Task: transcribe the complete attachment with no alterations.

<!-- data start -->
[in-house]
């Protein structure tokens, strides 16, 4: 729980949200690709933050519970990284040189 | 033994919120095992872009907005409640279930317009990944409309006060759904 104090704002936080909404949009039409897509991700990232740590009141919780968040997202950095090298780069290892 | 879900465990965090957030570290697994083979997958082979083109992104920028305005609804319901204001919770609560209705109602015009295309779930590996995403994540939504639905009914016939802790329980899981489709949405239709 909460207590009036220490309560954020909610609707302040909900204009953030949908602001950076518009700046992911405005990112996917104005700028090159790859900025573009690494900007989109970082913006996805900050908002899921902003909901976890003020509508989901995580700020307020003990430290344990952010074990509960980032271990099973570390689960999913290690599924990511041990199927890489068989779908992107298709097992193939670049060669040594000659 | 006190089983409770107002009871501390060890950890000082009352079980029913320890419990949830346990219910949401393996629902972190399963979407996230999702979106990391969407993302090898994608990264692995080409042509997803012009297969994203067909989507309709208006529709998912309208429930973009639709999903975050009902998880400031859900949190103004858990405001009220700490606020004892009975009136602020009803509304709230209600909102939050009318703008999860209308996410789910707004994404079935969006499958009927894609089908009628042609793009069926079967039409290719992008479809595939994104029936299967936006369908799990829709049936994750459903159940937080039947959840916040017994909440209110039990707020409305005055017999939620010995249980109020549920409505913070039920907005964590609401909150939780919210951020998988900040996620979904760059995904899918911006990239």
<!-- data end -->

[in-house]
């Protein structure tokens, strides 16, 4: 729980949200690709933050519970990284040189 | 033994919120095992872009907005409640279930317009990944409309006060759904 104090704002936080909404949009039409897509991700990232740590009141919780968040997202950095090298780069290892 | 879900465990965090957030570290697994083979997958082979083109992104920028305005609804319901204001919770609560209705109602015009295309779930590996995403994540939504639905009914016939802790329980899981489709949405239709 909460207590009036220490309560954020909610609707302040909900204009953030949908602001950076518009700046992911405005990112996917104005700028090159790859900025573009690494900007989109970082913006996805900050908002899921902003909901976890003020509508989901995580700020307020003990430290344990952010074990509960980032271990099973570390689960999913290690599924990511041990199927890489068989779908992107298709097992193939670049060669040594000659 | 006190089983409770107002009871501390060890950890000082009352079980029913320890419990949830346990219910949401393996629902972190399963979407996230999702979106990391969407993302090898994608990264692995080409042509997803012009297969994203067909989507309709208006529709998912309208429930973009639709999903975050009902998880400031859900949190103004858990405001009220700490606020004892009975009136602020009803509304709230209600909102939050009318703008999860209308996410789910707004994404079935969006499958009927894609089908009628042609793009069926079967039409290719992008479809595939994104029936299967936006369908799990829709049936994750459903159940937080039947959840916040017994909440209110039990707020409305005055017999939620010995249980109020549920409505913070039920907005964590609401909150939780919210951020998988900040996620979904760059995904899918911006990239």